Gag-onc fusion protein

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The gag-onc fusion protein (also written as Gag-v-Onc, with "v" indicating that the Onc sequence resides in a viral genome)[1] is a general term for a fusion protein formed from a group-specific antigen ('gag') gene and that of an oncogene ('onc'), a gene that plays a role in the development of a cancer. Onc is a generic placeholder for a given specific oncogene, such as C-jun. (In the case of a fusion with C-jun, the resulting "gag-jun" protein is known alternatively as p65).[2]

Gag genes are part of a general architecture for retroviruses, viruses that replicate through reverse transcription, where the gag region of the genome encodes proteins that constitute the matrix, capsid and nucleocapsid of the mature virus particles. Like in HIV's replication cycle, these proteins are needed for viral budding from the host cell's plasma membrane, where the fully formed virions leave the cell to infect other cells.[3]

As a specific case, a Gag-v-Onc fusion protein from the Rous sarcoma virus is useful in illustrating the dual role that the fusion protein plays in both the viral and host cellular life cycle. For example, the viral gene Src (as in "sarcoma") is not necessary for viral reproduction, but does affect virulence. Due to evidence[4] of conserved homology between the v-Src gene and its host (animal) genomes, and its non-essential status for viral reproduction, the v-Src gene is likely to have been acquired from a host genome and altered by subsequent mutations.[5] These subsequent mutations are responsible for the oncogenic capabilities of the virus, as the normal (host) version of the Src gene, c-Src promotes survival, angiogenesis, proliferation and invasion pathways. These native pathways are disrupted in the presence of the mutant Src gene (v-Src) such that oncogenesis becomes more likely for the infected host cells, since the v-Src gene is translated into a functionally distinct version of its host counterpart.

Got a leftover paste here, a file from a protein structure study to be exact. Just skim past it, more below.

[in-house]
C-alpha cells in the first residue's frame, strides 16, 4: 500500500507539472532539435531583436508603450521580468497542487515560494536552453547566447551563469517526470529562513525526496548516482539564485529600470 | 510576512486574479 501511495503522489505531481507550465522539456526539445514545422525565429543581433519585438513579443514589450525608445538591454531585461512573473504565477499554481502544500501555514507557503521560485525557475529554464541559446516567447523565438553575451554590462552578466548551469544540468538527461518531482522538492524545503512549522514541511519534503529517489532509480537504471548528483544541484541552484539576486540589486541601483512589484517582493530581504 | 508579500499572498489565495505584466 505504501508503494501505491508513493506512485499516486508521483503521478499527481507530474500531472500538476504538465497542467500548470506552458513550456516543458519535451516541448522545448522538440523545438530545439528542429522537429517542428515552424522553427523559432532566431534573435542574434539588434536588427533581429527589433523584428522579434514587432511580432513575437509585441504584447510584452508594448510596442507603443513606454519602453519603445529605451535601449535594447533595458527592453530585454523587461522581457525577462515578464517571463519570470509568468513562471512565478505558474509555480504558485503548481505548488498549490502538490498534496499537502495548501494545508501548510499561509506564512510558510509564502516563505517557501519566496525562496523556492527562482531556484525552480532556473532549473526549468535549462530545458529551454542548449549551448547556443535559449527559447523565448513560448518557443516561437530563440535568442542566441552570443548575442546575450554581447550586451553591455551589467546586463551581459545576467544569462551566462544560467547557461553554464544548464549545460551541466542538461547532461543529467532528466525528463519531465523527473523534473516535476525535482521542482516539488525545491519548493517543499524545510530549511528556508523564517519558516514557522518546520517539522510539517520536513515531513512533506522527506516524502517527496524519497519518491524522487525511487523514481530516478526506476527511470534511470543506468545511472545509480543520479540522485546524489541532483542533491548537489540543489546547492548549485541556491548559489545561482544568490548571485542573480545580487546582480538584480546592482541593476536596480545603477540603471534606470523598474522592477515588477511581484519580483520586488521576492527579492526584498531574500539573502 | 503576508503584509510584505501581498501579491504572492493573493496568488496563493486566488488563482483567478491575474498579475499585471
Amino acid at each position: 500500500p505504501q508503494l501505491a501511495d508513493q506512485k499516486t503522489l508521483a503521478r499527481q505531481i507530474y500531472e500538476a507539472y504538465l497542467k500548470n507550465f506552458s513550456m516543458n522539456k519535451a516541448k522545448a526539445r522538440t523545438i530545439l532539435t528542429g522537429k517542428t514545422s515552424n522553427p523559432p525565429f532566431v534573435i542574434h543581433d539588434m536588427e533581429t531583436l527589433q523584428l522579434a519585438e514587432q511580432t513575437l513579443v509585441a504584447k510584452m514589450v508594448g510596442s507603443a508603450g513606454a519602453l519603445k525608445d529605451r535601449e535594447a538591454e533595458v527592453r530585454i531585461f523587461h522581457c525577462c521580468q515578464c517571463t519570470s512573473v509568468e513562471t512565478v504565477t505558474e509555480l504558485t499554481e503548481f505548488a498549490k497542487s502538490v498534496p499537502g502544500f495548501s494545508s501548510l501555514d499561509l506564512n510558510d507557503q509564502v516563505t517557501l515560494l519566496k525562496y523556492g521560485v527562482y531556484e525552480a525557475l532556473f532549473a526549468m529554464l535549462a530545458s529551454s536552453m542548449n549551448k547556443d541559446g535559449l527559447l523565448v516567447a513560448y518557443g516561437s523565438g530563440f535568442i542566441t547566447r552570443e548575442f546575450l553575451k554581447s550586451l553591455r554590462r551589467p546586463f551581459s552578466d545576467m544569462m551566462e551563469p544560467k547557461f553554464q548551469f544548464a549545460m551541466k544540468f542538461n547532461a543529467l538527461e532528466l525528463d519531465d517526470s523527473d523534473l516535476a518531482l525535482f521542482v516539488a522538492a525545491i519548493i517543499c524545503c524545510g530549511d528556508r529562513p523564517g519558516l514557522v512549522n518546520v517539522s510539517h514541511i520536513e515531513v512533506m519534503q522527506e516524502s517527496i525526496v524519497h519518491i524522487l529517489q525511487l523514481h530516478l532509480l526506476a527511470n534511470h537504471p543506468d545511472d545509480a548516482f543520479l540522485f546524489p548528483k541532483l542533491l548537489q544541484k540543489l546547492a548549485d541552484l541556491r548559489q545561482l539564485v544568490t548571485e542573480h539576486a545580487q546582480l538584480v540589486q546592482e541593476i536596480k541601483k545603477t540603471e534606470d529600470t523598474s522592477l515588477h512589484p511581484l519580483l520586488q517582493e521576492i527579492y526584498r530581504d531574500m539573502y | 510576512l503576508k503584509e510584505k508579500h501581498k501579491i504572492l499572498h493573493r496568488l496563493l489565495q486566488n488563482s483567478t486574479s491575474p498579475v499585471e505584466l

When a viral gene is introduced into the host cell and is sufficient enough to induce oncogenesis - the creation of cancerous cells - in the infected cell line, the gene is said to be a "viral transforming gene".[6] When this type of gene is translated to a protein, the protein is called a "transforming protein". Note that since the viral oncogenes originated from a host genome, the transformation event is different from transduction, which describes the process of introducing non-native genes to a host organism via a viral infection.

In the case of the murine leukemia viruses, a species of viruses capable of causing cancer in murines (mice), the viral life cycle can also be responsible for oncogenesis through a Gag-v-Onc fusion protein called "Mo-MuLV(src)", which is a Gag-v-Src protein capable of inducing oncogenesis in living mice.[7]

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References[edit]

  1. ^ Lewin, Benjamin (1999). Genes VII. USA: Oxford University Press. ISBN 978-0198792765. 
  2. ^ [1]
  3. ^ Principles of Virology, 3rd edition, Vol. 1, Molecular Biology, 2009
  4. ^ Smart JE, Oppermann H, Czernilofsky AP, Purchio AF, Erikson RL, Bishop JM (October 1981). "Characterization of sites for tyrosine phosphorylation in the transforming protein of Rous sarcoma virus (pp60v-src) and its normal cellular homologue (pp60c-src)". Proc. Natl. Acad. Sci. U.S.A. 78 (10): 6013–7. doi:10.1073/pnas.78.10.6013. PMC 348967. PMID 6273838. 
  5. ^ Swanstrom, R.; Parker, R. C.; Varmus, H. E.; Bishop, J. M. (1983). "Transduction of a cellular oncogene: The genesis of Rous sarcoma virus". Proceedings of the National Academy of Sciences of the United States of America 80 (9): 2519–2523. doi:10.1073/pnas.80.9.2519. PMC 393857. PMID 6302692. 
  6. ^ Flint, S. Jane (December 1, 2008). Principles of Virology, Vol. 2: Pathogenesis and Control (3 ed.). ASM Press. ISBN 978-1-55581-480-9. 
  7. ^ Feuerman, M. H.; Lee, W. T.; Pattengale, P. K.; Fan, H. (1988). "Comparison of three recombinant murine leukemia viruses carrying the v-src oncogene of avian sarcoma virus: Differences in in vitro transformation and in vivo pathogenicity". Molecular carcinogenesis 1 (1): 57–66. PMID 2855603.